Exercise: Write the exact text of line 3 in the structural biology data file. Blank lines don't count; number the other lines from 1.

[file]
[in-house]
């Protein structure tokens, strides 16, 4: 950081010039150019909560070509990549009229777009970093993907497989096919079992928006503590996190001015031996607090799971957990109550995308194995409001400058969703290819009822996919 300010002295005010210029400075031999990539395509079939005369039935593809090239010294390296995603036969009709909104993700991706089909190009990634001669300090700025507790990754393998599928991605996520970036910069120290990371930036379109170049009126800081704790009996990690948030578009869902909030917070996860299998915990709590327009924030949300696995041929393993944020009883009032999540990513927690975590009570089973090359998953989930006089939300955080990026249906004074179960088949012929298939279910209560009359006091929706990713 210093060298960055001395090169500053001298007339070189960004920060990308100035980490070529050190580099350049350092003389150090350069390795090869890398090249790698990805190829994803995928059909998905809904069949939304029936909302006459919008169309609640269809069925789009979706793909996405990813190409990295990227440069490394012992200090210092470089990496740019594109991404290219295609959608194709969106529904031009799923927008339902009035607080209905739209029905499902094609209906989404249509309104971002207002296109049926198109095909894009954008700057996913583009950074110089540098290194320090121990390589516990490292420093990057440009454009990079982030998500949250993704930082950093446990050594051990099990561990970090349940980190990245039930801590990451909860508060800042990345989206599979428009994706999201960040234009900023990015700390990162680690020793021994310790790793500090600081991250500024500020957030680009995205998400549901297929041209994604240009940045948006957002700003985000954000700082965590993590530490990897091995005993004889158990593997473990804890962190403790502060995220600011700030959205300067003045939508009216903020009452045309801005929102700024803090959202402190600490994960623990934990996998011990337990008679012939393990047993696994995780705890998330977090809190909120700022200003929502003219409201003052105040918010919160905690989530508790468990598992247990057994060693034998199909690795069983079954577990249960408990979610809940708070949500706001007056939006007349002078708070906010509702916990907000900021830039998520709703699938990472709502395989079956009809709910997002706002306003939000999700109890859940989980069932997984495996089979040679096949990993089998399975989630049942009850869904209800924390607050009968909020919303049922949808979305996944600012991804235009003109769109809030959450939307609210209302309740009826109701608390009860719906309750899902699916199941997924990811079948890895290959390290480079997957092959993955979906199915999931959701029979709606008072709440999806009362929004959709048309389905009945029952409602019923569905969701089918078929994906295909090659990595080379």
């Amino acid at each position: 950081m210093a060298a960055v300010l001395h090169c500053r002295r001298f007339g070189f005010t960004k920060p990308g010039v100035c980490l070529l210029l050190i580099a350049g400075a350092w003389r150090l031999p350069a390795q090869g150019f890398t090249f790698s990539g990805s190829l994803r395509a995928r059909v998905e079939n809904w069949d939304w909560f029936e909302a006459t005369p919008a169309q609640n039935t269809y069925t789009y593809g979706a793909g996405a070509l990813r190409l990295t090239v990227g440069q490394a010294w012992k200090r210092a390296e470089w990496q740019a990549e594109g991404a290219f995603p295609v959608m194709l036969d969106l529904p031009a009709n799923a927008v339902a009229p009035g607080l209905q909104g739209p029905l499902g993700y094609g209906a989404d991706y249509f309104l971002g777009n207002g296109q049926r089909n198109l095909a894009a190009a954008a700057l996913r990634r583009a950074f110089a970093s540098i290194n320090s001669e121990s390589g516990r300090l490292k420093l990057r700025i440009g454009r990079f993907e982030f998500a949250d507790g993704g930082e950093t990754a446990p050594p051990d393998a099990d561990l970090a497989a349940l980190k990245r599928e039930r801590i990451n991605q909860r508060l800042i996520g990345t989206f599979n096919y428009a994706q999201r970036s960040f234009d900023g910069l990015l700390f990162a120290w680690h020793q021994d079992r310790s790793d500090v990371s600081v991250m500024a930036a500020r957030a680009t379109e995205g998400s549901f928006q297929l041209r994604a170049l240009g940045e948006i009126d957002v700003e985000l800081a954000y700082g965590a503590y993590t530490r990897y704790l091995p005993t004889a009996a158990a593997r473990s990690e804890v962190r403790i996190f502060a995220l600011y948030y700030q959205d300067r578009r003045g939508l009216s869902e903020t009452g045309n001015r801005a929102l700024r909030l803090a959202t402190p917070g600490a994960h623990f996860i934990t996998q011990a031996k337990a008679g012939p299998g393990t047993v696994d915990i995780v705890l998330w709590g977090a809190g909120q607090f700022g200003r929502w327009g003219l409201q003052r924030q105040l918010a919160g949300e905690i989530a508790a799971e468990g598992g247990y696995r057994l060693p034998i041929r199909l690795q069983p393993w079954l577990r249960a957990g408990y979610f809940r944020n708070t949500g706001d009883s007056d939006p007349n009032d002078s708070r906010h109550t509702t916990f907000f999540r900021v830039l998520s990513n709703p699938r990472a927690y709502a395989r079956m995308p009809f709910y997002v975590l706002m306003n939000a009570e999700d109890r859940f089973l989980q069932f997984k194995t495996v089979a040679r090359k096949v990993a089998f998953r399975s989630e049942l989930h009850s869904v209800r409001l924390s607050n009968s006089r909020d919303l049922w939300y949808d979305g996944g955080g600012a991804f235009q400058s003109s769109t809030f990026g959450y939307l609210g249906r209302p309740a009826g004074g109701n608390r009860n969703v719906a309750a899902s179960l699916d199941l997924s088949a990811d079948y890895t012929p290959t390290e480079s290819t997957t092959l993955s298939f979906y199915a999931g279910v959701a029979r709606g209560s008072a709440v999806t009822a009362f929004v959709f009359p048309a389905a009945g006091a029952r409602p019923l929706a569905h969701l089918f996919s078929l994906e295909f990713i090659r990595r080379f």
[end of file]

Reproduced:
């Amino acid at each position: 950081m210093a060298a960055v300010l001395h090169c500053r002295r001298f007339g070189f005010t960004k920060p990308g010039v100035c980490l070529l210029l050190i580099a350049g400075a350092w003389r150090l031999p350069a390795q090869g150019f890398t090249f790698s990539g990805s190829l994803r395509a995928r059909v998905e079939n809904w069949d939304w909560f029936e909302a006459t005369p919008a169309q609640n039935t269809y069925t789009y593809g979706a793909g996405a070509l990813r190409l990295t090239v990227g440069q490394a010294w012992k200090r210092a390296e470089w990496q740019a990549e594109g991404a290219f995603p295609v959608m194709l036969d969106l529904p031009a009709n799923a927008v339902a009229p009035g607080l209905q909104g739209p029905l499902g993700y094609g209906a989404d991706y249509f309104l971002g777009n207002g296109q049926r089909n198109l095909a894009a190009a954008a700057l996913r990634r583009a950074f110089a970093s540098i290194n320090s001669e121990s390589g516990r300090l490292k420093l990057r700025i440009g454009r990079f993907e982030f998500a949250d507790g993704g930082e950093t990754a446990p050594p051990d393998a099990d561990l970090a497989a349940l980190k990245r599928e039930r801590i990451n991605q909860r508060l800042i996520g990345t989206f599979n096919y428009a994706q999201r970036s960040f234009d900023g910069l990015l700390f990162a120290w680690h020793q021994d079992r310790s790793d500090v990371s600081v991250m500024a930036a500020r957030a680009t379109e995205g998400s549901f928006q297929l041209r994604a170049l240009g940045e948006i009126d957002v700003e985000l800081a954000y700082g965590a503590y993590t530490r990897y704790l091995p005993t004889a009996a158990a593997r473990s990690e804890v962190r403790i996190f502060a995220l600011y948030y700030q959205d300067r578009r003045g939508l009216s869902e903020t009452g045309n001015r801005a929102l700024r909030l803090a959202t402190p917070g600490a994960h623990f996860i934990t996998q011990a031996k337990a008679g012939p299998g393990t047993v696994d915990i995780v705890l998330w709590g977090a809190g909120q607090f700022g200003r929502w327009g003219l409201q003052r924030q105040l918010a919160g949300e905690i989530a508790a799971e468990g598992g247990y696995r057994l060693p034998i041929r199909l690795q069983p393993w079954l577990r249960a957990g408990y979610f809940r944020n708070t949500g706001d009883s007056d939006p007349n009032d002078s708070r906010h109550t509702t916990f907000f999540r900021v830039l998520s990513n709703p699938r990472a927690y709502a395989r079956m995308p009809f709910y997002v975590l706002m306003n939000a009570e999700d109890r859940f089973l989980q069932f997984k194995t495996v089979a040679r090359k096949v990993a089998f998953r399975s989630e049942l989930h009850s869904v209800r409001l924390s607050n009968s006089r909020d919303l049922w939300y949808d979305g996944g955080g600012a991804f235009q400058s003109s769109t809030f990026g959450y939307l609210g249906r209302p309740a009826g004074g109701n608390r009860n969703v719906a309750a899902s179960l699916d199941l997924s088949a990811d079948y890895t012929p290959t390290e480079s290819t997957t092959l993955s298939f979906y199915a999931g279910v959701a029979r709606g209560s008072a709440v999806t009822a009362f929004v959709f009359p048309a389905a009945g006091a029952r409602p019923l929706a569905h969701l089918f996919s078929l994906e295909f990713i090659r990595r080379f």